Days after the crucial victories of new Democratic Sens.-elect Jon Ossoff and Raphael Warnock were credited in large part to clear messaging about the need for a Democrat-controlled Senate in order to send $2,000 checks to American households, Sen. Joe Manchin on Friday provoked scorn Friday by saying he would "absolutely not" support providing such relief.
Manchin told the Washington Post he believes vaccine distribution should be "job number one" for Democrats, despite the fact that additional funding for coronavirus vaccines is expected to be included in the package the incoming administration of President-elect Joe Biden is developing.
"Joe Manchin is worth an estimated $7 million. At least 70% of West Virginia households would qualify for $2,000 checks."
—Andrew Perez, Daily Poster
The conservative West Virginia Democrat expressed concern that people who have not lost income at this point as a result of the pandemic would potentially receive $2,000 checks, in addition to those who currently are in dire need of relief.
"How is the money that we invest now going to help us best to get jobs back and get people employed? And I can't tell you that sending another check out is gonna do that to a person that's already got a check," Manchin told the Post.
As more than 125 economists from institutions including Harvard, Princeton, and Berkeley told lawmakers in November, direct payments to a wide swath of American households "are one of the quickest, most equitable, and most effective ways to get families and the economy back on track" amid 6.7% unemployment and an economic crisis which has caused more than half of American adults to lose income, left nearly 26 million people unable to afford basic essentials like groceries, and caused an estimated 12 million renters to fall thousands of dollars behind in their rent payments.
The legislation Biden's team is currently working on would include extended unemployment benefits as well as direct payments and funding for state and local governments. Under the control of Sen. Mitch McConnell (R-Ky.), who opposes $2,000 payments and funding for states and cities, the Senate has failed to pass legislation including more than $600 payments since last March, when the CARES Act was passed.
Gaining a Democratic majority in the upper chamber has been thought to be the key to ensuring people across the country receive meaningful aid after nearly 10 months of receiving no direct payments, and nearly half a year without the enhanced unemployment benefits included in the CARES Act, which were credited with reducing poverty but were allowed to lapse by the Republican Party last summer.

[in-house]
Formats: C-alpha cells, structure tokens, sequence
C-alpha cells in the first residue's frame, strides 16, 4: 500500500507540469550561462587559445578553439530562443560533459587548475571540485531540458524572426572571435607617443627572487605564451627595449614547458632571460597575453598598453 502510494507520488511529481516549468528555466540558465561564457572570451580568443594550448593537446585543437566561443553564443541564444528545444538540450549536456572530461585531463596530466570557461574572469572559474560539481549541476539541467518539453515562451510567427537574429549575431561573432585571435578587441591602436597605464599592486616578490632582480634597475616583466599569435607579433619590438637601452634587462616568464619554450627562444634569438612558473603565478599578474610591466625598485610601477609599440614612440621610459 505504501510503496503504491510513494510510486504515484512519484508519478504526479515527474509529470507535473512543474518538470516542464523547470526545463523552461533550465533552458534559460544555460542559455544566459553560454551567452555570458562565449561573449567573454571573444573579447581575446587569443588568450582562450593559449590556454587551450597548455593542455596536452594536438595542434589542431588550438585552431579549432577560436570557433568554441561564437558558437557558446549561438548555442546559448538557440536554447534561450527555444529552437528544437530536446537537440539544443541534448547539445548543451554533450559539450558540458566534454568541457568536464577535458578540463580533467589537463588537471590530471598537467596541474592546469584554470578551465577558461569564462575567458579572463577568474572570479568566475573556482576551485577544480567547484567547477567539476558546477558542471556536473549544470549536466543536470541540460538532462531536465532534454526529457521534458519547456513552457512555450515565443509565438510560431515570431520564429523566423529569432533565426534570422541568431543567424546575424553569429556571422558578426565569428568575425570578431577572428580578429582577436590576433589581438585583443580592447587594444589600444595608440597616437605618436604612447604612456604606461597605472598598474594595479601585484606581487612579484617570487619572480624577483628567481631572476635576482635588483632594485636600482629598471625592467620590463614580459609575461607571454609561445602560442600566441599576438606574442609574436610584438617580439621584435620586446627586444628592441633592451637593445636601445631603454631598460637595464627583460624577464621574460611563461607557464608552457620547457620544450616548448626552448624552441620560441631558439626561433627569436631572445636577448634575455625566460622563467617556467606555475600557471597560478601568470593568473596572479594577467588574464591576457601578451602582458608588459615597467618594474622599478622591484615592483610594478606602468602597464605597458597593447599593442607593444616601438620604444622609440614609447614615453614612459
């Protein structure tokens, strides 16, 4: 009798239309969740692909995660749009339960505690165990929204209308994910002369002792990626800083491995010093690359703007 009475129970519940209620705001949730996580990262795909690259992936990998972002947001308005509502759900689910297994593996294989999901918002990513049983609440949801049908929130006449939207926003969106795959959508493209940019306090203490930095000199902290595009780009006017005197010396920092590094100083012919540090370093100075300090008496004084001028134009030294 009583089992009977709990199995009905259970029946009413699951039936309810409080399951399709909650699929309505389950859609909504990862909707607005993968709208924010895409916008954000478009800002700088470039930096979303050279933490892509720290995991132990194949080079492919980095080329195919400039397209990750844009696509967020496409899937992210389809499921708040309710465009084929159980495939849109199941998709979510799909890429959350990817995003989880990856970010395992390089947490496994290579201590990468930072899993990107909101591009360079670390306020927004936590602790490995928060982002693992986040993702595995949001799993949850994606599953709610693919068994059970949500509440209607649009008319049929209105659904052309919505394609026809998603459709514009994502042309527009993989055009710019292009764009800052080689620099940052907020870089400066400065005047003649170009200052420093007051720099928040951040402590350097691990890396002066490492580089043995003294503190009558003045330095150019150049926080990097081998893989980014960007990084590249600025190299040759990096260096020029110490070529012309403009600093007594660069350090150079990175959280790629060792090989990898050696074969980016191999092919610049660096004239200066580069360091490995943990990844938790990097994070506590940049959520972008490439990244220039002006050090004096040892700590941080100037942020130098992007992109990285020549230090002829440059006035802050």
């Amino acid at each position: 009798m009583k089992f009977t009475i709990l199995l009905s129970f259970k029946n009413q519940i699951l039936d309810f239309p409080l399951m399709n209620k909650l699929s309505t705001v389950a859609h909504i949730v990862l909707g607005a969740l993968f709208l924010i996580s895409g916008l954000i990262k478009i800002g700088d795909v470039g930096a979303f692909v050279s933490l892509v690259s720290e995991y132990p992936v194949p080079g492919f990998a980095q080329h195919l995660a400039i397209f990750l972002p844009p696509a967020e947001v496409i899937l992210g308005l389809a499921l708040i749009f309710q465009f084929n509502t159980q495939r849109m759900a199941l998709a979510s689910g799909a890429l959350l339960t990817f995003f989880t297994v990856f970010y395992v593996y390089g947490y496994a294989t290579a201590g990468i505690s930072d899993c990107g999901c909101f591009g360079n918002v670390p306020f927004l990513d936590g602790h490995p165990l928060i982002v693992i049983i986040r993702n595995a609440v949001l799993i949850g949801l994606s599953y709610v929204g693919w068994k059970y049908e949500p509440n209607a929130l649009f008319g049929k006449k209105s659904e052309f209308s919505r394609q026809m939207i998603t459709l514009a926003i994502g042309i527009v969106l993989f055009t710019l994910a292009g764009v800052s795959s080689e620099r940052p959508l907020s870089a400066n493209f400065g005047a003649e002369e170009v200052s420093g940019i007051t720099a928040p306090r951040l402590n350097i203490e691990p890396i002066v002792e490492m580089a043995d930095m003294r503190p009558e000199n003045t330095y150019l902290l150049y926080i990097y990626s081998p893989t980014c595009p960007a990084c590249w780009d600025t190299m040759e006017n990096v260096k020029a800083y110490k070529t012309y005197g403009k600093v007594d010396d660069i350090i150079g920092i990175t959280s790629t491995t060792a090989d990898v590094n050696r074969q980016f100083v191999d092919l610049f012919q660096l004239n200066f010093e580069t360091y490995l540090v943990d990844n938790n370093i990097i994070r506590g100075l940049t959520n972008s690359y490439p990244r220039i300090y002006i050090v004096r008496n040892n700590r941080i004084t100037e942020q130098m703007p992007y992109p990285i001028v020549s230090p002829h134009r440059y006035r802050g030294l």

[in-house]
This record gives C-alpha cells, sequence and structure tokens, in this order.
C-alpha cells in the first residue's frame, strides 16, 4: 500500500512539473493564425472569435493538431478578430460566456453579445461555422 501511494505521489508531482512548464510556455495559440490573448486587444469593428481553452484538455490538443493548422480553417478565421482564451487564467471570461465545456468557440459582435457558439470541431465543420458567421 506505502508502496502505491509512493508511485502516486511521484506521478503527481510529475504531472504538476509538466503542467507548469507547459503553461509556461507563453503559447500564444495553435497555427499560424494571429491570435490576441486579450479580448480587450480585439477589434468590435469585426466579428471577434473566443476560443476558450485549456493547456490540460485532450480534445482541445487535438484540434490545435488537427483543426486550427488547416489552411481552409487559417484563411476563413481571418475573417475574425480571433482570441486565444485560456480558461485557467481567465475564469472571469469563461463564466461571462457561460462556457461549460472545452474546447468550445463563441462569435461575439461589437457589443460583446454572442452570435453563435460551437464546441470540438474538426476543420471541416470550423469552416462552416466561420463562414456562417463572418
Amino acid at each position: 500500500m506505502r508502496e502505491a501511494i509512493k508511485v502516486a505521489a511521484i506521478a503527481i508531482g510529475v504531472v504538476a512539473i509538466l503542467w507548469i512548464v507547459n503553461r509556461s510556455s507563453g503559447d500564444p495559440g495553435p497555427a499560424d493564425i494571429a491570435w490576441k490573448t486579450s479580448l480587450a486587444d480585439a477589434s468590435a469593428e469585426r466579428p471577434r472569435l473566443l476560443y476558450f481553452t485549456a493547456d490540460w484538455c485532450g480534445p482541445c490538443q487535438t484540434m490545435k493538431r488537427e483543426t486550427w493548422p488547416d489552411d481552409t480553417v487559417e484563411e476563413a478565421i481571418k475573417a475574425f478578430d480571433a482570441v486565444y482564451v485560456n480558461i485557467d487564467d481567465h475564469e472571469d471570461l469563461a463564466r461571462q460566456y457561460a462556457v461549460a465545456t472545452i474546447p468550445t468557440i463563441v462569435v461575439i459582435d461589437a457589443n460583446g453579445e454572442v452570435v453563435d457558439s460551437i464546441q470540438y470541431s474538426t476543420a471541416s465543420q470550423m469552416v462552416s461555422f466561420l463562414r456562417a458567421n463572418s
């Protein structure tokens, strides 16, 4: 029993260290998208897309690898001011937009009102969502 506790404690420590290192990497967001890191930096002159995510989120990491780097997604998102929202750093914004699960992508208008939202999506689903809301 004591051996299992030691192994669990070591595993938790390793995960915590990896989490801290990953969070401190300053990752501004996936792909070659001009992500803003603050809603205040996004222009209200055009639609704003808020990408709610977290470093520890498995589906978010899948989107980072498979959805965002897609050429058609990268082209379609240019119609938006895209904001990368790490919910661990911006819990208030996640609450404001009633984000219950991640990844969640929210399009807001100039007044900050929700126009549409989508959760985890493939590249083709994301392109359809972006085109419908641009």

Ossoff and Warnock's victories in Georgia, following two months of tireless get-out-the-vote efforts by organizers with groups including Mijente and the New Georgia Project, give Democrats control of the senate, with a 50-50 split and Vice President-elect Kamala Harris acting as tiebreaker if the Democrats use Senate rules allowing them to pass the coronavirus relief package with a simple majority.
With the close margin, the loss of Manchin's vote could force Biden to drastically change his proposal, the Post reported—just after he called on Georgia voters to support Ossoff and Warnock to make sure "those $2,000 checks will go out the door, restoring hope and decency and honor for so many people who are struggling right now."
Saikat Chakrabarti, co-founder of Justice Democrats, denounced Manchin for coming out against the $2,000 payments—saying the senator's comment "already hurts the Democrats," even before the actual vote takes place.
"We won Georgia because we promised $2,000 checks," Chakrabarti tweeted. "Joe Manchin is threatening the Democratic majority in the Senate if he goes against it, and for no reason."
Daily Poster editor Andrew Perez noted that by threatening the party's ability to ensure Americans receive relief checks, Manchin will do measurable harm to his own constituents, 40% of whom are facing food insecurity.
"Joe Manchin should talk to the working class West Virginians he's supposed to represent and see what they think about him saying 'absolutely not' to the $2,000 relief checks that 80% of Americans support in the middle of the worst economic pain since the Great Depression," added Democracy Spring founder Kai Newkirk.
People for Bernie suggested that with 78% of Democratic voters, 60% of independents, and 54% percent of Republicans supporting $2,000 checks, according to Data for Progress, Manchin will ultimately harm his own political career should he vote against the legislation.
"No one will forget," the group tweeted.